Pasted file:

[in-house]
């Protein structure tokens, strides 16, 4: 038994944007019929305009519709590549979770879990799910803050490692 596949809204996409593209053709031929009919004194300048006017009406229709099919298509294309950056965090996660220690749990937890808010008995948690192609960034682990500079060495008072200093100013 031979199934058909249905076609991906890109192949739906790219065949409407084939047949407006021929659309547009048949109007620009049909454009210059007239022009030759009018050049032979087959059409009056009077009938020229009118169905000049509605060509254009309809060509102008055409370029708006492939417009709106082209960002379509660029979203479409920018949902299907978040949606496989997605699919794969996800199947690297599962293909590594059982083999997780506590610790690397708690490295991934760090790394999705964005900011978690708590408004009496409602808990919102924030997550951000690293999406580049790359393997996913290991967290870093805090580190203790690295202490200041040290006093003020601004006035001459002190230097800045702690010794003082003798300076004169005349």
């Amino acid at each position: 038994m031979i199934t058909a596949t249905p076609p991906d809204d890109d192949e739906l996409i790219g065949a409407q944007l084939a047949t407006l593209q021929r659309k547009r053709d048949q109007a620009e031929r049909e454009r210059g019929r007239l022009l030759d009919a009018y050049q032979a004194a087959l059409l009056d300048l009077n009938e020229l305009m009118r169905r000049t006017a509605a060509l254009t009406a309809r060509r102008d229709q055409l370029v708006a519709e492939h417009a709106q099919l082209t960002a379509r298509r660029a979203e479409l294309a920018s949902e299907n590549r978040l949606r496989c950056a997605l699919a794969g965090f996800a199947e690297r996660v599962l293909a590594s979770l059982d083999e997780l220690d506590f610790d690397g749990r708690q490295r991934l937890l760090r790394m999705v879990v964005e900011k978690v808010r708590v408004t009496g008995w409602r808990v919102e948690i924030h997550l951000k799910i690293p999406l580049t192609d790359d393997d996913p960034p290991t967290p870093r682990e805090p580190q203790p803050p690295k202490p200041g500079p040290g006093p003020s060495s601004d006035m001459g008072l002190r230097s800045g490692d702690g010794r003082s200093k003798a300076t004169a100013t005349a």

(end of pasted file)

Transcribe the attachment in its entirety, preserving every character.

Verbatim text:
[in-house]
């Protein structure tokens, strides 16, 4: 038994944007019929305009519709590549979770879990799910803050490692 596949809204996409593209053709031929009919004194300048006017009406229709099919298509294309950056965090996660220690749990937890808010008995948690192609960034682990500079060495008072200093100013 031979199934058909249905076609991906890109192949739906790219065949409407084939047949407006021929659309547009048949109007620009049909454009210059007239022009030759009018050049032979087959059409009056009077009938020229009118169905000049509605060509254009309809060509102008055409370029708006492939417009709106082209960002379509660029979203479409920018949902299907978040949606496989997605699919794969996800199947690297599962293909590594059982083999997780506590610790690397708690490295991934760090790394999705964005900011978690708590408004009496409602808990919102924030997550951000690293999406580049790359393997996913290991967290870093805090580190203790690295202490200041040290006093003020601004006035001459002190230097800045702690010794003082003798300076004169005349």
């Amino acid at each position: 038994m031979i199934t058909a596949t249905p076609p991906d809204d890109d192949e739906l996409i790219g065949a409407q944007l084939a047949t407006l593209q021929r659309k547009r053709d048949q109007a620009e031929r049909e454009r210059g019929r007239l022009l030759d009919a009018y050049q032979a004194a087959l059409l009056d300048l009077n009938e020229l305009m009118r169905r000049t006017a509605a060509l254009t009406a309809r060509r102008d229709q055409l370029v708006a519709e492939h417009a709106q099919l082209t960002a379509r298509r660029a979203e479409l294309a920018s949902e299907n590549r978040l949606r496989c950056a997605l699919a794969g965090f996800a199947e690297r996660v599962l293909a590594s979770l059982d083999e997780l220690d506590f610790d690397g749990r708690q490295r991934l937890l760090r790394m999705v879990v964005e900011k978690v808010r708590v408004t009496g008995w409602r808990v919102e948690i924030h997550l951000k799910i690293p999406l580049t192609d790359d393997d996913p960034p290991t967290p870093r682990e805090p580190q203790p803050p690295k202490p200041g500079p040290g006093p003020s060495s601004d006035m001459g008072l002190r230097s800045g490692d702690g010794r003082s200093k003798a300076t004169a100013t005349a």